Fish oil is a natural pain relief and organ support through the provision of essential omega3 fatty acids. The triglyceride form is also preferable to esters as the animal is more likely to recognise and utilise this form over the ester.

There are issues of heavy metal levels and other toxins as well as ethical oil production that are important factors for many of us to consider in choosing the right fish oil product.

The webinar presentation highlighted the need to manage each case on its individual merits but the overwhelming issues are universal; weight loss if obese, nutritional support, pain relief and exercise. These can all be achieved simultaneously by feeding animals raw food diets.

It is difficult to find a happy fat dog or cat as they are often quite uncomfortable.

The fatter they become, the more cranky they get. Apart from the obvious strain this places on their heart and body function, fat cells (adipocytes) release inflammatory mediators, which contribute significantly to the level of discomfort these animals experience.
There is an advantage to lean muscle maintenance through exercise and natural diets in preserving joint function. A weight loss program must be factored into every plan of management of OA, plus an exercise program that can include physiotherapy or hydrotherapy.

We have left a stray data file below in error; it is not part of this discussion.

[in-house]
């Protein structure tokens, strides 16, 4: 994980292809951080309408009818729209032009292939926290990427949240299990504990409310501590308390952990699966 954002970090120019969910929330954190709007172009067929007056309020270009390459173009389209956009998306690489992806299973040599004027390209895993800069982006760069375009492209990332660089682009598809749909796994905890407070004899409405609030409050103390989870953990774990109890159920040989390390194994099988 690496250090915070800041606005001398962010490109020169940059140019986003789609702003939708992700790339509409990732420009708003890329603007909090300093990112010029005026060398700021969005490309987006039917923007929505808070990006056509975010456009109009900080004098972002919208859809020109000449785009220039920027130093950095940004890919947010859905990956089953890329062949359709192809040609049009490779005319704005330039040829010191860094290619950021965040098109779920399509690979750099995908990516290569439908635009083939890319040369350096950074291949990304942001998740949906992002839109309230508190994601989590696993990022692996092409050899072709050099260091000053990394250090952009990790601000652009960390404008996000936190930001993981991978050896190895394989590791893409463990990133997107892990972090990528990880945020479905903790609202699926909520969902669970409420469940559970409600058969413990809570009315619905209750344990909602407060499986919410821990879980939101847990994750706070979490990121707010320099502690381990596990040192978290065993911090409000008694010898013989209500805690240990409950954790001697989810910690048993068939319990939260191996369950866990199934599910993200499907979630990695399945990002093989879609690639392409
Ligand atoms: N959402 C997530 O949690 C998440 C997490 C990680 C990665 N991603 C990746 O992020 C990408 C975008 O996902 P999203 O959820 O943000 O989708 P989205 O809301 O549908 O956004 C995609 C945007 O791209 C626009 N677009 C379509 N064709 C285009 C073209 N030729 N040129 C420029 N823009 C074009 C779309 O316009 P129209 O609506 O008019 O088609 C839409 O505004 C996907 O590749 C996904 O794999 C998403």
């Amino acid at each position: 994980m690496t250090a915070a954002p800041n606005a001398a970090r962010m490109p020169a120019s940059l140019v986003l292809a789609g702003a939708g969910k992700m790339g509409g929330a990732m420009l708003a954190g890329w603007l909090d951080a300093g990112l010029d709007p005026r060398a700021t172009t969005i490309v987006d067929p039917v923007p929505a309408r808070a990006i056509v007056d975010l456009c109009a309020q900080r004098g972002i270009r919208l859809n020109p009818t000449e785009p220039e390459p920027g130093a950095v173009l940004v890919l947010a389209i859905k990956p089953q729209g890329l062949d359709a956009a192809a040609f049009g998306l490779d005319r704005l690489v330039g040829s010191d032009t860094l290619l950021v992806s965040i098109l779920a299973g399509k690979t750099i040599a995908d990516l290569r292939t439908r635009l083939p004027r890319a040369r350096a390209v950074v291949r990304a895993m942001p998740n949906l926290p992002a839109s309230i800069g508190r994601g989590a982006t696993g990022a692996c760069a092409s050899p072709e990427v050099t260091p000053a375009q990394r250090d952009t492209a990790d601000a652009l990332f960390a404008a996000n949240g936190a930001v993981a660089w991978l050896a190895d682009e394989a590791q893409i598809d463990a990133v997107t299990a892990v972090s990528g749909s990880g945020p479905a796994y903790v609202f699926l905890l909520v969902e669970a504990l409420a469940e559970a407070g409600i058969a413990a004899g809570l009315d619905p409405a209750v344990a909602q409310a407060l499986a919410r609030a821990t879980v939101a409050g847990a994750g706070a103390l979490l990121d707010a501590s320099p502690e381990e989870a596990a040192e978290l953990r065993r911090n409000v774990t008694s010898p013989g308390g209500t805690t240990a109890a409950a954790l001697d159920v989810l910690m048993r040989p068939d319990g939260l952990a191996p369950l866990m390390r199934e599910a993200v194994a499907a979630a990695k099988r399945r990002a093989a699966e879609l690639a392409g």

Many people get upset when I mention the term ‘arthritis’ because many of us know how debilitating this disease can become. We don’t like to think that our dear pets have to suffer the same fate and perhaps we feel responsible. The fact is that there are very few diseases that animals do not get these days as a result of them living in our environment and being exposed to the same influences. If we can remember that they have some separate needs from us, raw meaty bone diets and adequate exercise, fresh air and sunshine, they could have a fighting chance to avoid some of our modern day, human health challenges.
They are built to live rough and eat lean.

We may well be killing them with kindness!

One Response to “Osteoarthritis”

  1. From Wesley Nommay

    good site!! You could start many more. I love all the info provided. I will stay tuned.